Photo by Nataliya Vaitkevich from Pexels
Photo by Nataliya Vaitkevich from Pexels

The Beauty Of Spare Change Investing

Devesh Kumar

Devesh Kumar

Sun Nov 14 2021
8 Min Read

Would you care if your food order for 216 costs 220 instead? I know only my student self would. What do you do with the remaining 4 rupees? My mother would say put it in a piggy bank to a kid me. Let me tell you a piggy bank story.

As an elder child in a middle-class family, back in 2005, at 5 years old, I would only get around 30-40 rupees a month to spend on things like chocolates and ice cream, which I almost never did, more than half of that money was always saved at the end of the month. So you can tell I have a habit of saving money from a very young age. All that money went straight into a mini post-box savings box (Because I had no idea what inflation was at that time, I was happy to keep all my money in cash, today the money I have in cash amounts to almost nothing, because it doesn't earn me any interest)

It used to be amazing! Picture this now, like me, you've been saving those 3 rupees that you saved after buying a 7 rupee ice cream instead of a 10 rupee ice-cream, along with all the other money you didn't spend, put it in a piggy bank, repeat the process over and over again, and boom, a year later, your piggy bank is so full you can boast about it to your parents, to your friends and whoever comes by. At that point, you tell yourself, "I need a bigger box".

You have grown slightly in age, and seeing your habit of savings, your father brings a form home one day and tells you about a new way of saving, an account with a bank.

"Why would I give the bank my money when I can have it here?" You inquisitively ask.

"Because they will pay you interest." Your father replies.

"What's interest?" Your curiosity grows.

This is the point that most kids start to get a slight understanding of money.

"The bank will pay you a small amount for giving your money to them."

"How much?"

"For every 100 rupees you give them, they will give you 4 extra rupees. So if you have a 1000 right now, how much does that become?"

You do the math, at this point, multiplying by 10 isn't a big deal.

"40 rupees! Nice! That's a full month of pocket money, 4 more ice-creams!"

And that's when it started, you opened the piggy bank, counted the notes and coins tediously, you gave your father the money, he opened the bank account, and he gave you a small book where you see your account balance being a thousand rupees.

"Where are the 40 rupees papa?" You ask, worried, because not only do you no longer have the money, you also don't have the 40 rupees the bank promised you.

"Oh they'll add it to the account at the end of the year." Your father smiles, happy about your curiosity.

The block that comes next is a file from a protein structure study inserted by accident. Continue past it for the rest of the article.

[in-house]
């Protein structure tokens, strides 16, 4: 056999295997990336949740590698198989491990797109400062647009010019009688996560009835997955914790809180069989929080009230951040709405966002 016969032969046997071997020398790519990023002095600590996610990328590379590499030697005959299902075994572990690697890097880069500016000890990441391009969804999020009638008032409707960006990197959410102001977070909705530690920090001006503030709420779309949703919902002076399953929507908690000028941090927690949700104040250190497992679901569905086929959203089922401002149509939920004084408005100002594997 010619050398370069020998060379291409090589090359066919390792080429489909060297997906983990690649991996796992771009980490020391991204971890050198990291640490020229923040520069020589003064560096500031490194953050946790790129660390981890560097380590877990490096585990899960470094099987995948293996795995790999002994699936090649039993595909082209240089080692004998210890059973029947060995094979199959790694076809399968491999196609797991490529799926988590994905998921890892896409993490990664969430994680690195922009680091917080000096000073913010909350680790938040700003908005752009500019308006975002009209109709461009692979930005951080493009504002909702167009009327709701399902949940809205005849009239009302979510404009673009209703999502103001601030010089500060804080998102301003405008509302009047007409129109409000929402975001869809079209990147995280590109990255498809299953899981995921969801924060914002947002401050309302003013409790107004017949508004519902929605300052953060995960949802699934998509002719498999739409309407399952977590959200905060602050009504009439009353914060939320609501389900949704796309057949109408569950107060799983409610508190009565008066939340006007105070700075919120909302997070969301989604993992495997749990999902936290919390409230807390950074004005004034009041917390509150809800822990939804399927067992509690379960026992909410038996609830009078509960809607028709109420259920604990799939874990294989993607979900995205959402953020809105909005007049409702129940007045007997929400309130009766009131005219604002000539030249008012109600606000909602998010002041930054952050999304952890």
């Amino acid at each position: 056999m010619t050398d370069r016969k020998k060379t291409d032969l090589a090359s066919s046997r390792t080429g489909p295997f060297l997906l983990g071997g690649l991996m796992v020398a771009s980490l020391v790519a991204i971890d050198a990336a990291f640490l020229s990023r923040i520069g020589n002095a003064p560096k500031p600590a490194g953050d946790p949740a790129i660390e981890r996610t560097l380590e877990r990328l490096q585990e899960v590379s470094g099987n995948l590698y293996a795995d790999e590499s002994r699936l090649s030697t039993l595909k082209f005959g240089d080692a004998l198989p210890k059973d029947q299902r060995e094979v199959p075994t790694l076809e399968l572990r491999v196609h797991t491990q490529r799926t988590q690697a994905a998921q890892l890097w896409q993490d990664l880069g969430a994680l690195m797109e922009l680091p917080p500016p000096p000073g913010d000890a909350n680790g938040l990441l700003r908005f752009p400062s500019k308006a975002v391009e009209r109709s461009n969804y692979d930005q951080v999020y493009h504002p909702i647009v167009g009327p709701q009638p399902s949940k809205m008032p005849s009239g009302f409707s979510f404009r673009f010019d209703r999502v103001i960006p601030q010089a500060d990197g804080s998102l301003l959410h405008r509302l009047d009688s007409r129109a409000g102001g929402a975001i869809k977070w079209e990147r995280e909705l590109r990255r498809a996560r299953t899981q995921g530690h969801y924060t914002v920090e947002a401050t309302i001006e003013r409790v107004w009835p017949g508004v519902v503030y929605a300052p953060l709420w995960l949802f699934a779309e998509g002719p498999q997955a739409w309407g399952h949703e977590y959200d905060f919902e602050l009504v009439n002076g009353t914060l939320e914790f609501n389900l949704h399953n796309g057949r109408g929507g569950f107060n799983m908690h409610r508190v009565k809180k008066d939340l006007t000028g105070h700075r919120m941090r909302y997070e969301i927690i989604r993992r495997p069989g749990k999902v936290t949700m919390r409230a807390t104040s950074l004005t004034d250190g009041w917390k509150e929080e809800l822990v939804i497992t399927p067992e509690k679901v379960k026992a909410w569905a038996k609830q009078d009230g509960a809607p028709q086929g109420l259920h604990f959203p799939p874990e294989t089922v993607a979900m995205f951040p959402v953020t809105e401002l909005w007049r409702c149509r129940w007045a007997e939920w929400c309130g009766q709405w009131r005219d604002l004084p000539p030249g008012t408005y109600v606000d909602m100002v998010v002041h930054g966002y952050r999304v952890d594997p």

"At the end of the year? I thought I'll get it today."

Your father laughs, your thoughts of treating yourself to those ice creams after months of savings vanish in a moment, and now you have no cash either. You get over it in 2 days. Your father instructs you to give him the money to put into your new account as soon as it reaches 100 rupees, and you diligently do it because more money in the bank means a higher return as pocket money.

Now there were a lot of things I was unaware of at that time, inflation being one and that my pocket money should have been 50 instead of 40 at that time, but even more notable, compound interest, the concept of compound interest was inconceivable to me as a kid, interest on interest? How?

But that 1000 rupees you deposited 15 years ago as a kid and kept adding small spare change amount every now and then, would have ballooned to well over double the amount you started with. Just by keeping the money there and collecting interest on the interest the bank paid you.

I've earned thousands of times that amount of money in my life, but that initial 1000 rupees plus the interest is the most special money I have and probably will ever have!

As you grow older

As you grow older, you get to know a lot of other avenues where you can put your savings, the bank that paid you 4% interest on your savings, the bank now also offers you a feature called a fixed deposit that pays you 6.5%, the post office next to the bank pays 7.5% on your deposits. Nice deal, right?

"How can they pay 7.5% when their building's all tattered and people who deliver the mail aren't even paid well?" But that's a question that quickly skips as the bank also tells you about things called Mutual Funds that generate returns above 10% but don't guarantee and you could lose money with them, you don't want to get into that, because a 12-year-old only understands fixed-interest instruments and not instruments that have volatility in them, because to explain the concept of volatility, someone will have to explain a lot of other things to you as well.